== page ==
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Indian shooters won't let you down at Tokyo Olympics — NRAI President Raninder Singh

India is sending its largest-ever shooting contingent to Tokyo Olympics. It results from the hard work of Indian shooters and the strategical approach and vision of NRAI and Raninder Singh

Indian shooters wont let you down at Tokyo Olympics — NRAI President Raninder Singh

Shreya Verma

Updated: 6 July 2021 10:31 AM GMT

Shooting is India's one of the most rewarding sport at the Summer Olympics. There has been a meteoric rise in the sport as the nation is sending its largest-ever 15-member squad to Tokyo Olympics 2021.

Indian shooters have reached the world's top ranks and have been consistent with their performances over the years. It has been the vision of the National Rifle Association's President Raninder Singh and the association that has taken India to the top positions in shooting.

Raninder Singh, a former international trap shooter, was elected as the NRAI president in 2009. In an exclusive chat with The Bridge he reflected upon the success of Indian shooters:

"I am obviously very proud, but more than that I am happy for the sport and the athletes, most of whom are very young. And most of all, I am happy because the nation's flag is flying high across the world, because of our success in the sport."

Changes in Indian shooting over the years

After the debacle of the 2016 Rio Olympics, Raninder Singh and NRAI took full responsibility. NRAI president established a committee to understand the shortfalls and implement changes. However, the changes and process for development started long back in 2012, the results were seen after 2016.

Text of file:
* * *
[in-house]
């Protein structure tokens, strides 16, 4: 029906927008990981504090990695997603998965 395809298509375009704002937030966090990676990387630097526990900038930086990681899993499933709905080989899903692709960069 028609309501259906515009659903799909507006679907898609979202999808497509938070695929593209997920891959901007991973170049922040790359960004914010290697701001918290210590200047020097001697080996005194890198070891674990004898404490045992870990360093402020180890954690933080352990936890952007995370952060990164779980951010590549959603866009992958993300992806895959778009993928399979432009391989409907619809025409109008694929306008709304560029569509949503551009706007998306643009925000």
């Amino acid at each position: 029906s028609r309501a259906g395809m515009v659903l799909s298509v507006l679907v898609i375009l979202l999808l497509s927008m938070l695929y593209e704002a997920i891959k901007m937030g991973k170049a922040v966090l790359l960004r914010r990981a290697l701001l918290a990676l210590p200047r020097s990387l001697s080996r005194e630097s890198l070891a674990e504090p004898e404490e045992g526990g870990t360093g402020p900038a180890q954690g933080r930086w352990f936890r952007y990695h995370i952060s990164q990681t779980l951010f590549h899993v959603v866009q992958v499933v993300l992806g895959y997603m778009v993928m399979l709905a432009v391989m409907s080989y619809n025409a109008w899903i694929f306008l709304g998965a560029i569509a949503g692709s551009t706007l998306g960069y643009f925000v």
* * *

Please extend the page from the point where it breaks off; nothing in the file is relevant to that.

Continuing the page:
Talking about the most effective changes made over the years, Singh said " I think our continued focus on the junior program, on transparency and merit in the selection and our endeavor to involve our former champions as well as schools in developing talent and building a buzzing ecosystem around the sport, has reaped rich dividends."

Divyansh Singh Panwar, Elavenil Valarivan, Raninder Singh and Saurabh Chaudhary (Source: Navjeevan Express)

Despite the increase in the intensity of competition, the Indian team won three medals in Croatia

The Indian team had an incredible medal-winning performance at ISSF World Cup New Delhi. However, at the recent ISSF World Cup in Croatia, the medal count was less than New Delhi. The decrease in numbers was because of less representation. At New Delhi, 52 shooters competed, while only 14 Indian shooters were in the fray at Croatia.

Shooting is a mental game, being consistent is challenging. Raninder Singh, who is also the Vice President of the International Shooting Sport Federation, explained the dynamics of the sport "Well, in this sport, everyone just cannot have the best of days every day. We are not dealing with Usain Bolt here, where you know that if that man is fit and healthy and willing to sprint, its better to concentrate on second spot."

"The reigning Women's Air Rifle Olympic champion was never heard of before or after her Rio gold. In Shooting, what is pertinent is to build a competitive squad where everyone is Shooting at the same high level. That I think is happening if you observe our two competitive stints in Croatia."